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Also from Taiwan is Little Stone Lion, a voiceless film about a baby stone lion coming to life and protecting the temple. But he’s just a baby after all, and a playful cat nearly gets the best of him.

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Meanwhile, just in time for Lunar New Year, the inimitable Jackie Chan is releasing a new flick directed by Stanley Tong. A real doozy of a film, Kung Fu Yoga (which opened January 27), is spread across three countries—China, India, and United Arab Emirates. Chan plays Jack Chan (seriously), an archeology professor at the Terracotta Warriors Museum in Xi’an.

Along with a couple of teaching assistants Xiaoguang (Lay Zhang) and Nuomin (Mu Qimiya), he’s approached by professor Ashmita (Disha Patani), who looks like she could be India’s contestant for the Miss Universe pageant. So does her assistant Kyra (Amyra Dastur) and nearly every other woman in the movie who also perform impossible kung fu and yoga feats without ever once messing up their make-up.

But Ashmita has a reason for looking like, well, a princess. She’s one in disguise. And, she wants to locate the thousand year-old missing treasure belonging to her ancestors from the Magadha Kingdom of India.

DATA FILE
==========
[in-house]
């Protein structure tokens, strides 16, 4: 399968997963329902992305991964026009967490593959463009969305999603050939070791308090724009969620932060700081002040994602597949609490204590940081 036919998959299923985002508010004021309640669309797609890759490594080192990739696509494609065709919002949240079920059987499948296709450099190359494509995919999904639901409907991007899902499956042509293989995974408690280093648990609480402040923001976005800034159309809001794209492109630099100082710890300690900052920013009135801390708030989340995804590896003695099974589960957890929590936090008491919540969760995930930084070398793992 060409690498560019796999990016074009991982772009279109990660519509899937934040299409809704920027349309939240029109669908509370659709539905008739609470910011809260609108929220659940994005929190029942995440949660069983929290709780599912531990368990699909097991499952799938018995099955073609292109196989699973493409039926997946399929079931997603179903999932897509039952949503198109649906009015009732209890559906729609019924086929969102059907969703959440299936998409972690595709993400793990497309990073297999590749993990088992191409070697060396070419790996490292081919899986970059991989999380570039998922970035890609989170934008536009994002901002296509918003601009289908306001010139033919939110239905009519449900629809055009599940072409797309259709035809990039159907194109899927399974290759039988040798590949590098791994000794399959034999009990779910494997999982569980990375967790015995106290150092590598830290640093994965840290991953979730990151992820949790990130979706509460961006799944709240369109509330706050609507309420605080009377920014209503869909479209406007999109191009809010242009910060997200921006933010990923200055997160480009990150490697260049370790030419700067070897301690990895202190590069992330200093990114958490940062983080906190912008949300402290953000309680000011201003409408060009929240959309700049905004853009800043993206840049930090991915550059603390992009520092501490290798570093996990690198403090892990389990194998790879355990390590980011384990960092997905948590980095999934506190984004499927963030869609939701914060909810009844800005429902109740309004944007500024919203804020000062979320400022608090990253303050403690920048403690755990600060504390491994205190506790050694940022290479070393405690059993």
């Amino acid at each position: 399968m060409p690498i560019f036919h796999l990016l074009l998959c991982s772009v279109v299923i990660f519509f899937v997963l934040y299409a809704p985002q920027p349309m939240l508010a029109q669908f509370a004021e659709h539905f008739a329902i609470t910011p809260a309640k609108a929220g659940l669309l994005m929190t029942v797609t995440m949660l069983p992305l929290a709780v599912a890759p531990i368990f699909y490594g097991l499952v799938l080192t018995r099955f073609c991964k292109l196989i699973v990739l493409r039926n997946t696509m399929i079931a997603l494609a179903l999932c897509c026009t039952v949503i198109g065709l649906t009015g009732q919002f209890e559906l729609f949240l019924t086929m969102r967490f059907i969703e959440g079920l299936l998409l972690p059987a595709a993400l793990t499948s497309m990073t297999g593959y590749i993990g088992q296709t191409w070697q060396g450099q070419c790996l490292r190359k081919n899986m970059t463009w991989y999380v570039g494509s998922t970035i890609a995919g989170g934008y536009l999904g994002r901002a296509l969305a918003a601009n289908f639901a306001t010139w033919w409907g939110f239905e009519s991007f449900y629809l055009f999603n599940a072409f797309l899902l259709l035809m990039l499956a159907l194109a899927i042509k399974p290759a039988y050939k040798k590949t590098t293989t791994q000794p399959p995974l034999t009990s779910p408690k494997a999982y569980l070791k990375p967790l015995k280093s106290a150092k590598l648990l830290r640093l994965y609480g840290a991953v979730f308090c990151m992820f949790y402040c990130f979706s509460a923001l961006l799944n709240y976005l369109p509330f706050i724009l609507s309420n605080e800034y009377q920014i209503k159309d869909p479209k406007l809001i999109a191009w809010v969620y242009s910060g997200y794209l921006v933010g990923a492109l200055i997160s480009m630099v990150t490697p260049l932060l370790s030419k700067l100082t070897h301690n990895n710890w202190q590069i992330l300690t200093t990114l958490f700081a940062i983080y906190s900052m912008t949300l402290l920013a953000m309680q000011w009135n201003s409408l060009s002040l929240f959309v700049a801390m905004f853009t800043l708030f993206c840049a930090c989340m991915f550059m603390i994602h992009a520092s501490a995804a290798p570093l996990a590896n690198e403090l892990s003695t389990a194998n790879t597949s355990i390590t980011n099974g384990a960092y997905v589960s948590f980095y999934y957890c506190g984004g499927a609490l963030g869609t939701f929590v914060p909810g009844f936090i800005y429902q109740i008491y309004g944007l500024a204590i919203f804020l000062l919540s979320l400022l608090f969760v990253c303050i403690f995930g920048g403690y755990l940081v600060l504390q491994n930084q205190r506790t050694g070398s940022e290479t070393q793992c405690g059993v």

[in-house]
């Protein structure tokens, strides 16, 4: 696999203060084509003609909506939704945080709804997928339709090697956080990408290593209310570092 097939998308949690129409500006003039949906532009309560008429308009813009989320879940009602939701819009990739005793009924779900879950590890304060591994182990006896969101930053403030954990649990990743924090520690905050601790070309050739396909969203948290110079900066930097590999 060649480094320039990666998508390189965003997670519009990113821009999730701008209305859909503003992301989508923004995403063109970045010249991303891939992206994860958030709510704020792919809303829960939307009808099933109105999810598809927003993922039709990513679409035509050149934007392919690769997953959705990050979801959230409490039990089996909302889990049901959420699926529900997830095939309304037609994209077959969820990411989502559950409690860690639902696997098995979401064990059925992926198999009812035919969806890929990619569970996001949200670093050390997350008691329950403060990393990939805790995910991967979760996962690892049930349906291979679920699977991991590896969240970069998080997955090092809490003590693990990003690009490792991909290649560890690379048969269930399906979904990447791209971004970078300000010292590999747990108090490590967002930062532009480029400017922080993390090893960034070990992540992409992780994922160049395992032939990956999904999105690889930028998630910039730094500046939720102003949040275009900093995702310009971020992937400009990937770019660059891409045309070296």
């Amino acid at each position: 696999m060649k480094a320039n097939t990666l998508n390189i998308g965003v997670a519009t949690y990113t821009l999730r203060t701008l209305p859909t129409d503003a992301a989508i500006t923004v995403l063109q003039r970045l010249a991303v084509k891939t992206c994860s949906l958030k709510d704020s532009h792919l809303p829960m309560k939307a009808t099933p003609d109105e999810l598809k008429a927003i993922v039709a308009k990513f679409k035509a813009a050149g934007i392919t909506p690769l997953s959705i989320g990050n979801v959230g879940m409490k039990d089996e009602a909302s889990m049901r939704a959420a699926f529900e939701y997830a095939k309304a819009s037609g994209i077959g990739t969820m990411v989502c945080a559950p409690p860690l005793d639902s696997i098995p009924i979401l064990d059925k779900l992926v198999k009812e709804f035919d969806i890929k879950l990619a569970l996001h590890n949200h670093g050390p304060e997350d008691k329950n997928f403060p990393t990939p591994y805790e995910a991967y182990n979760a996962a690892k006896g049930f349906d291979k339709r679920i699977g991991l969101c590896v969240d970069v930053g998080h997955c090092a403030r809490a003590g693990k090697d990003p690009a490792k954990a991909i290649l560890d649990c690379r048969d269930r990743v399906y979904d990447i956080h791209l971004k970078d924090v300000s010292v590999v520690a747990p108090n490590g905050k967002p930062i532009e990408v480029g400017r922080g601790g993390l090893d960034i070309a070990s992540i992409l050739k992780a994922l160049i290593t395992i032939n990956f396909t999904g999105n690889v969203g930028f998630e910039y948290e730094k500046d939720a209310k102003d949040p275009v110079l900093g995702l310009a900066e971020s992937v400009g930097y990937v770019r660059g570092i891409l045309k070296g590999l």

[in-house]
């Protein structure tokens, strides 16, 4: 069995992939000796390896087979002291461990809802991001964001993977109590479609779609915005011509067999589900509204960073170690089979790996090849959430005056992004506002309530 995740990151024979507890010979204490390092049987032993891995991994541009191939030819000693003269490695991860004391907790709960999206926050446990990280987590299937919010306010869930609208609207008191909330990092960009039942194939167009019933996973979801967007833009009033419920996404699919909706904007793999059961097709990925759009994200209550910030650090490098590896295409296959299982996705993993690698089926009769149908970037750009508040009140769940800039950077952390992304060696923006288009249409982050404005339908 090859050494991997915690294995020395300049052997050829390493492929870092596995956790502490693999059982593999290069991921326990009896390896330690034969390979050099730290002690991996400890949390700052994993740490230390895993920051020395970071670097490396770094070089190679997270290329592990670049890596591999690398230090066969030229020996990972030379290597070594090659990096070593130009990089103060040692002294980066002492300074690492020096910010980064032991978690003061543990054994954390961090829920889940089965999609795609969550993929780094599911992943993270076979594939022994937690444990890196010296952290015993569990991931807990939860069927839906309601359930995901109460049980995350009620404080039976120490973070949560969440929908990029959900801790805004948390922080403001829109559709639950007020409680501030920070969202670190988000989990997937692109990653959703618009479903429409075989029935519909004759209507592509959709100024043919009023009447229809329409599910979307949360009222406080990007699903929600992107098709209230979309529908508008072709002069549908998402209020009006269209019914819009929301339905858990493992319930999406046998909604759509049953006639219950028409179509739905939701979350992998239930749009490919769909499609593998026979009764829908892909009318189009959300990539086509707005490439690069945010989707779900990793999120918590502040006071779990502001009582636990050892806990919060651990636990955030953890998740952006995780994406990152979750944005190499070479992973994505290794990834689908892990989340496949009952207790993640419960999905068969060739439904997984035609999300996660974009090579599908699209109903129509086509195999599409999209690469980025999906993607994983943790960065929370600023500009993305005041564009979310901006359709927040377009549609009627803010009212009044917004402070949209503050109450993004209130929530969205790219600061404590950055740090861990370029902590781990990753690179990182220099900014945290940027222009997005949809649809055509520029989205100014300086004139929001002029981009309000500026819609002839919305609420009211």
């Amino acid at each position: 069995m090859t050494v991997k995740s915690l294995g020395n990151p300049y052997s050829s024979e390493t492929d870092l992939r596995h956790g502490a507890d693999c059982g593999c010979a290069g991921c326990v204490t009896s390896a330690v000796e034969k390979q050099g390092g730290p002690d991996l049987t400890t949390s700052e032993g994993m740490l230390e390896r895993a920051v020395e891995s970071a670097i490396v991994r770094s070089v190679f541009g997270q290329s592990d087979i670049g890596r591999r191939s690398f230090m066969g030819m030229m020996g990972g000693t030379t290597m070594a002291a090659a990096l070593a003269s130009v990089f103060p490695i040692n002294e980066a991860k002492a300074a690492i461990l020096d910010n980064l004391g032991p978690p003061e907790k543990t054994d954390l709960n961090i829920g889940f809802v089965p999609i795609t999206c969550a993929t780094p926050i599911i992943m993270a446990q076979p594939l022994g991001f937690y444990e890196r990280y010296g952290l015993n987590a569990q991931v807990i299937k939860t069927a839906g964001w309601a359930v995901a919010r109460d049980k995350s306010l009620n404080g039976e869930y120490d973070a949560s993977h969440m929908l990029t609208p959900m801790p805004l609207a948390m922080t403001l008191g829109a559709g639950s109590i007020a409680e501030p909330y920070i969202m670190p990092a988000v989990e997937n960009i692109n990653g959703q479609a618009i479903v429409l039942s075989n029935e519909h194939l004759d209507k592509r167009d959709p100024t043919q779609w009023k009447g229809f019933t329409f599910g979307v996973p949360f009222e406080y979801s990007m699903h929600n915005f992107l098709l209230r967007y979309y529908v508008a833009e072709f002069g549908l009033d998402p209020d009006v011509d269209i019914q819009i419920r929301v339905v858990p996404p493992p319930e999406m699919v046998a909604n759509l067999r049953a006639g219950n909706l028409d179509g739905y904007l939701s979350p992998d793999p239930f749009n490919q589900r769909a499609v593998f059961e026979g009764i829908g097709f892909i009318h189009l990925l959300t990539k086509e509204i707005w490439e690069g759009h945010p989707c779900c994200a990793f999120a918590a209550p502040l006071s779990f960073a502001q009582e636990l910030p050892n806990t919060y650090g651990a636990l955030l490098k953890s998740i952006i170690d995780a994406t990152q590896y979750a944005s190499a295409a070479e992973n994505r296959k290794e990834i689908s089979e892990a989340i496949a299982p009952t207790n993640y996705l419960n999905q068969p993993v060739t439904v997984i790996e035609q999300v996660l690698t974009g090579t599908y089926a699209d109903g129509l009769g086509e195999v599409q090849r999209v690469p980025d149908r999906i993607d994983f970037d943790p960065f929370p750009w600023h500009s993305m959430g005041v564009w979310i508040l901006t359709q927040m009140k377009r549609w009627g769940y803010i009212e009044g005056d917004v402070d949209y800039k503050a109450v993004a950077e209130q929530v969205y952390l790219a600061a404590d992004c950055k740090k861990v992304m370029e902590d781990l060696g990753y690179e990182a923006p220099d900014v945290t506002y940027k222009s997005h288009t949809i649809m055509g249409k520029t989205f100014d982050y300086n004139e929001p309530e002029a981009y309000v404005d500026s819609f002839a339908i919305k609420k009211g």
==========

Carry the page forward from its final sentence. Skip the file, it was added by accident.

After presenting Chan with a map, she requests his help and off they go to an ice cave filled with treasures. Unfortunately, they’re ambushed by Randall (Sonu Sood), who claims the treasure belongs to his family. Fighting over a humongous violet gemstone, the opposing sides carry their battle across the globe.

Jack’s best friend’s son, who fancies himself as an Indiana Jones style of relic hunter, constantly gets in the way. Of course, he is aptly named Jones (Aarif Rahman). And, of course, he falls for Ashmita’s assistant, Kyra, who turns out to be her younger sister.

Now in his early 60s, Chan is still physically capable of some pretty slick moves. But, he’s definitely slowing down. However, that doesn’t stop him from doing an intense luxury sports car racing scene in Dubai that spills onto city streets. There’s not as much martial arts (nor yoga, for that matter) in the film as Chan’s fans probably would like, but there are lots of CGI scenes with various animals, including camels, jackals, and a car sick male lion.

Do stay for the credits to watch an energized Chan showing off his dancing in a Bollywood send-up scene.

Mandarin, English, Chinese and English Subtitles (but, strangely, no Hindi)

The Children’s Film Festival Seattle runs through February 11 at Northwest Film Forum. For more information, visit childrensfilmfestivalseattle.org.